Stew (see scurvy)

Jon Noble jon_p_noble at yahoo.com
Mon Dec 15 21:12:27 EST 2003


I wrote:
> Unfortunately it seems Mrs B never wrote the famous
> phrase, which begs the question who did say it? It
> is
> often quoted, and usually attributed to Mrs B., the
> real author deserves acknowledgement. It is not in
> any
> of the books of quotations I have here at school.
> 
Found it now, sort of, The original phrase was "first
catch your hare" (Minnow's hare splitting was not far
off the mark) and is actually a misquote for “Take
your hare when it is cased [skinned] ...,”  which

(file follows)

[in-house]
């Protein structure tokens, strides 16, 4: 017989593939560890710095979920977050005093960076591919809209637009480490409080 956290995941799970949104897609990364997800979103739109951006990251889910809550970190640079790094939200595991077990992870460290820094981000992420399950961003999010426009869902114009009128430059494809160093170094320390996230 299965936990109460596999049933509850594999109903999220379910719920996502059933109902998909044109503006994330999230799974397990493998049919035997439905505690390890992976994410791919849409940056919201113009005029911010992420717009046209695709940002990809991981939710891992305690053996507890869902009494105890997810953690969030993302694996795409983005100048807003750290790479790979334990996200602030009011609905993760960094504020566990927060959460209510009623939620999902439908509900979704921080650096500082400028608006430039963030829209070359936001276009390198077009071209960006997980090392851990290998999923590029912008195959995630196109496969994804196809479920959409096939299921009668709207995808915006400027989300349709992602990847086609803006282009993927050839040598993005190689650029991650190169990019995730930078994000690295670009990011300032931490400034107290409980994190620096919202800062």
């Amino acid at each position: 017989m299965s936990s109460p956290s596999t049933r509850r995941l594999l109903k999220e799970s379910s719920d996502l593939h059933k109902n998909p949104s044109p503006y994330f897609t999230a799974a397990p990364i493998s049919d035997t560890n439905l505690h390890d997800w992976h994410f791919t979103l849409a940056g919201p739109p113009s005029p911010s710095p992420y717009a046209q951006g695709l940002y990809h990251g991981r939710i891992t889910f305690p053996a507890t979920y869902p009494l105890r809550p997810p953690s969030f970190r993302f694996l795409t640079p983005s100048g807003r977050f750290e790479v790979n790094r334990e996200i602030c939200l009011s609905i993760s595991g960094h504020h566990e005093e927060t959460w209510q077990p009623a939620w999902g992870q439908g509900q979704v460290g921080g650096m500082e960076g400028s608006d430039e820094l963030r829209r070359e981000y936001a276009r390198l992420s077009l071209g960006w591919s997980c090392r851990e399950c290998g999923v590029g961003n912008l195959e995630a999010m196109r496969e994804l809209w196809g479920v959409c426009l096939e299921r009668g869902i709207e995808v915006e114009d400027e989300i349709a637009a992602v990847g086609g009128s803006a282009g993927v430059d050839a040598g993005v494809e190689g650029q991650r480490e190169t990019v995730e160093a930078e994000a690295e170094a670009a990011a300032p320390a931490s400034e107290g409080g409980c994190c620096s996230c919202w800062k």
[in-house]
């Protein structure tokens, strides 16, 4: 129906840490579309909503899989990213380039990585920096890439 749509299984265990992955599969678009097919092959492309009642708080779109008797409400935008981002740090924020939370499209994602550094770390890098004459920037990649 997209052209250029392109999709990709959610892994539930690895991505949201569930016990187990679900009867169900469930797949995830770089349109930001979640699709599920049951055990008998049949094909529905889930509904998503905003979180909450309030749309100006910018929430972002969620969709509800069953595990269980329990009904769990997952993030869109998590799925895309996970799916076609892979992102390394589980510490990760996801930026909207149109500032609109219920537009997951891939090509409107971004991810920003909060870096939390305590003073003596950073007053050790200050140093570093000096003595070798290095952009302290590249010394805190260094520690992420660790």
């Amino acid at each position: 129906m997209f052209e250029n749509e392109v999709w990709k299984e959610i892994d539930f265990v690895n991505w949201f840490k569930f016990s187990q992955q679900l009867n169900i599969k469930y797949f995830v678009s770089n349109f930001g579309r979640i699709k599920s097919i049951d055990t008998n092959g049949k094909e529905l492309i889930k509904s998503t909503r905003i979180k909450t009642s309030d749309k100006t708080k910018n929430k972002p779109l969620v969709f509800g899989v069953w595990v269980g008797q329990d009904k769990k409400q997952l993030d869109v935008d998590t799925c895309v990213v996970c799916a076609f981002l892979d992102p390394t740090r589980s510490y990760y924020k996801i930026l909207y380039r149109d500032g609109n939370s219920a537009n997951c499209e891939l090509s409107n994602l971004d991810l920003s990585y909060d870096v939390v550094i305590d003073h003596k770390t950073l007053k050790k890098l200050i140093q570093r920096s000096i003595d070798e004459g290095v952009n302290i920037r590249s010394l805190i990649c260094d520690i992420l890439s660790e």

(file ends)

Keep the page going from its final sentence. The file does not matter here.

formed part of a recipe in The Art of Cookery Made
Plain and Easy (1747) by Hannah Glasse. However if you
go back even further we have Bracton (c. 1220) "et
vulgariter dictur, quod primum oportet cervum capare
et postea, cum captua fuerit, illum excoriare" - and
it is a common saying that it is best first to catch
the stag and afterwards, when he has been caught to
skin him.
The earliest use of the phrase "First catch your
rabbit" I can find is as the title of a story by
Merlin Moore Taylor in the February 1923 issue of
Detective tales. 

Jon - both hare splitting and pedantic

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